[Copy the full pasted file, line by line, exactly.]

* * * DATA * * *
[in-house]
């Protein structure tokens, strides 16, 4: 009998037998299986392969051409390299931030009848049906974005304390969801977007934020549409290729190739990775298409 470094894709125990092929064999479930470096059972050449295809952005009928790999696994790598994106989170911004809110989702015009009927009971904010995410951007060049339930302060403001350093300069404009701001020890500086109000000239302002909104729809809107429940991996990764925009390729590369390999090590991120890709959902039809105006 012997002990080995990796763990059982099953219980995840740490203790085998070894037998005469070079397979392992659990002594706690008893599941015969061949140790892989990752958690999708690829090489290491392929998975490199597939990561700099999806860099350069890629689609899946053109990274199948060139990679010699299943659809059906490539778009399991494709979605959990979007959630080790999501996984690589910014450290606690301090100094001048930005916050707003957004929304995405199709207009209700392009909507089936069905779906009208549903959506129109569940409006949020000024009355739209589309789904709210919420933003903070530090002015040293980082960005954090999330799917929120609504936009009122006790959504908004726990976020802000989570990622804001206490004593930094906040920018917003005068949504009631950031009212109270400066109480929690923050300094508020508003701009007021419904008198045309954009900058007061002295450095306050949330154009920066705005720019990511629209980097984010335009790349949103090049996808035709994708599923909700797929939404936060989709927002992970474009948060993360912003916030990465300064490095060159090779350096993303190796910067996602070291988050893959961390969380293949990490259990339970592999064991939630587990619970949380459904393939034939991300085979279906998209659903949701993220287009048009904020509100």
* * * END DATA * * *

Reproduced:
[in-house]
């Protein structure tokens, strides 16, 4: 009998037998299986392969051409390299931030009848049906974005304390969801977007934020549409290729190739990775298409 470094894709125990092929064999479930470096059972050449295809952005009928790999696994790598994106989170911004809110989702015009009927009971904010995410951007060049339930302060403001350093300069404009701001020890500086109000000239302002909104729809809107429940991996990764925009390729590369390999090590991120890709959902039809105006 012997002990080995990796763990059982099953219980995840740490203790085998070894037998005469070079397979392992659990002594706690008893599941015969061949140790892989990752958690999708690829090489290491392929998975490199597939990561700099999806860099350069890629689609899946053109990274199948060139990679010699299943659809059906490539778009399991494709979605959990979007959630080790999501996984690589910014450290606690301090100094001048930005916050707003957004929304995405199709207009209700392009909507089936069905779906009208549903959506129109569940409006949020000024009355739209589309789904709210919420933003903070530090002015040293980082960005954090999330799917929120609504936009009122006790959504908004726990976020802000989570990622804001206490004593930094906040920018917003005068949504009631950031009212109270400066109480929690923050300094508020508003701009007021419904008198045309954009900058007061002295450095306050949330154009920066705005720019990511629209980097984010335009790349949103090049996808035709994708599923909700797929939404936060989709927002992970474009948060993360912003916030990465300064490095060159090779350096993303190796910067996602070291988050893959961390969380293949990490259990339970592999064991939630587990619970949380459904393939034939991300085979279906998209659903949701993220287009048009904020509100």